The Social Election. Romania, Facebook and Politics

June 27, 2013 • Digital News • by

Romanian political parties that get online win elections. A new study shows that political parties in Romania  mobilized social media networks at the last election to promote their political image and messages, and that there are now clear links between the degree of support for parties in general elections and their support online.

The study, entitled “Social Media and Political Communication: Case study – The Parliamentary Parties in Romania”, published in Global Media Journal – Pakistan Edition by Romanian scholars Nicoleta Ciacu and Tasenţe Tanase, examines the social media based communications strategies of six political parties and the effects of their many supporter initiated discussion groups.

The study was designed to identify how Romanian parliamentary parties were able to mobilize their voters through social network-mediated communication, blogs and YouTube videos, as well as to identify any potential similarities or differences between the percentage of supporters on social media networks, the electoral percentages of accessing the Parliament of Romania obtained in the 2008 parliamentary elections and the political configuration of the Parliament at the end of the parliamentary session in 2012.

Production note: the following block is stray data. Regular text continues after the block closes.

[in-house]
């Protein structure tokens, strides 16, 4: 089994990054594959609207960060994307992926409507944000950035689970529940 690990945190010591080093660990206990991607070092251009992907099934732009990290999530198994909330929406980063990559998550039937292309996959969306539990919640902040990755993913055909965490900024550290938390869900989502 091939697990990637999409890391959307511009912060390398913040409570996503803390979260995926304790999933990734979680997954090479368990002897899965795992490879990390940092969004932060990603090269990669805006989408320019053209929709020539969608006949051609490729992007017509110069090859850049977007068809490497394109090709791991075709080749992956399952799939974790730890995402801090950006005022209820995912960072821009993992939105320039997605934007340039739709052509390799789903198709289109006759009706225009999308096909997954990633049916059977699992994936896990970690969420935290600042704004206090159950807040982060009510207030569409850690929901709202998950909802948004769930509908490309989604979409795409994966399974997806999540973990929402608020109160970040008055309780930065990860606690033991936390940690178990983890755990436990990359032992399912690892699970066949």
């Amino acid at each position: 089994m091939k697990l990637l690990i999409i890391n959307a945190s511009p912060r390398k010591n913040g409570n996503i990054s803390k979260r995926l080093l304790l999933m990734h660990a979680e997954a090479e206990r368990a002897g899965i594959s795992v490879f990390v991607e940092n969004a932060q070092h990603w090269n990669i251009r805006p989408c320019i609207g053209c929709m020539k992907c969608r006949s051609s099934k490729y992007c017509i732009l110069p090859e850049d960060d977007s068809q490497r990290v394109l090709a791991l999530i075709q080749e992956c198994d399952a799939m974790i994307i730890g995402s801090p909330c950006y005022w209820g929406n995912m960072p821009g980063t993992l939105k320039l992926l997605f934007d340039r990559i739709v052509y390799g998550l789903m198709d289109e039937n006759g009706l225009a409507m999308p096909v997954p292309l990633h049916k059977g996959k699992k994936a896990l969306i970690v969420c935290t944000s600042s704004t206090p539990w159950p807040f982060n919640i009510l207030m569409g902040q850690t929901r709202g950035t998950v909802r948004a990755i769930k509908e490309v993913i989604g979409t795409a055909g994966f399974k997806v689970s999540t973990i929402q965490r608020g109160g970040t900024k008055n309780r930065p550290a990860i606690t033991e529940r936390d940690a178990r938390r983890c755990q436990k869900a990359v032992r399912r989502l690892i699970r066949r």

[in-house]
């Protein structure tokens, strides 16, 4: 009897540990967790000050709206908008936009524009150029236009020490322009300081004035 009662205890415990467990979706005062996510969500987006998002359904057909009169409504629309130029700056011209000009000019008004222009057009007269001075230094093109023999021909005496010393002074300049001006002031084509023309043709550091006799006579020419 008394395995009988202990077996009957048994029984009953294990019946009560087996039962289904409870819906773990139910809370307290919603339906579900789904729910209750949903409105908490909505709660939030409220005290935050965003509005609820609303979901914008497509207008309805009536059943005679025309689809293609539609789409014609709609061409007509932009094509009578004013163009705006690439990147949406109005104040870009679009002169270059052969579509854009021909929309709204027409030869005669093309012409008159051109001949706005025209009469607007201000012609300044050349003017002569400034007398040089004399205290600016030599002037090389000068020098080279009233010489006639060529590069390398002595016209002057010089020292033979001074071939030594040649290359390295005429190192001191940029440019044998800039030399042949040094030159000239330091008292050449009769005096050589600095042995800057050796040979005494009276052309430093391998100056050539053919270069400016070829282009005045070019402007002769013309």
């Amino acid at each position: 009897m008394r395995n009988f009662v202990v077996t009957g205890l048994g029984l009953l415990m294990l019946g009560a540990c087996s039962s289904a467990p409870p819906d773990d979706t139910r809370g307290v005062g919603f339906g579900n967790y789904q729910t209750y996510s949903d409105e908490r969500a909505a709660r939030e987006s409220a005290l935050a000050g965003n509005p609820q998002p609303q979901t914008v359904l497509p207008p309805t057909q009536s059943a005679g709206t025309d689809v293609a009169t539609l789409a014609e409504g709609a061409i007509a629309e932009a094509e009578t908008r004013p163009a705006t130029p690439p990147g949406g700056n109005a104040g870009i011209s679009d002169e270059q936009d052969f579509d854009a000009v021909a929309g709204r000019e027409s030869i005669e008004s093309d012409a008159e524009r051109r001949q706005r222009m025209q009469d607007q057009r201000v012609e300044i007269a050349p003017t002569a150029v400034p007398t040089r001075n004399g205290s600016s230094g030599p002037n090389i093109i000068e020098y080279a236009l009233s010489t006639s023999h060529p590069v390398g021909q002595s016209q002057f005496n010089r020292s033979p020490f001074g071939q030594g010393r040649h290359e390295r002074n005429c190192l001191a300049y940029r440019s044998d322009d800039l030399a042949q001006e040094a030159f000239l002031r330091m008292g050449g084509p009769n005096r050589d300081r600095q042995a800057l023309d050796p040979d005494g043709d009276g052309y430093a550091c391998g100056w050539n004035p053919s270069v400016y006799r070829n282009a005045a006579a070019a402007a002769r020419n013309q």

Romania is a late but enthusiastic adopter of Facebook. In 2009, it recorded 110,000 users, By November 21 2010, this figure had risen 1,9 million, ranking it 47th in the world ranking of the countries with the most Facebook users.  By August 2012, Romania had risen to 34th place, with around 5 million users. The older people are also using Facebook more. Of the total active population on Facebook, 30% are between 18-24 years, 30% – between 25 and 34 and 15% – between 35 and 44. In the last 3 months the age segments that registered the largest increases, of approximately 80,000 users, are those between 25-34 years old and 35-44 years old respectively. The 45‑54 years old category experienced a noticeable increase of about 40,000 users. This shows an “aging” of Facebook in Romania, something that will be very important in the context of the political communication and the formation of the online communities of people who are political issues-oriented.

The two parties that form the current coalition government, the Social Democratic Party and the National Liberal Party, were found to be very active on social media using over 80 percent of the social media platforms, such as Facebook, Twitter, Blogs, Youtube, Flickr and LinkedIn analyzed in the study.

Facebrands, a Romanian social media analyst website, shows that of the 171 politics related Facebook pages in Romania, 102 belong to the politicians and political supporters of parties who sat in the 2008 to 2012 parliamentary session. The six political parties assessed in the study have 108 active discussion groups on Facebook, with 85,269 members between them. A distinction is made between these discussion groups and the parties’ official Facebook pages as debate on the group pages is often initiated by the supporters rather than the parties themselves.

The remaining 69 Facebook pages support a political cause or belong to politicians or  political parties not represented in the Parliament.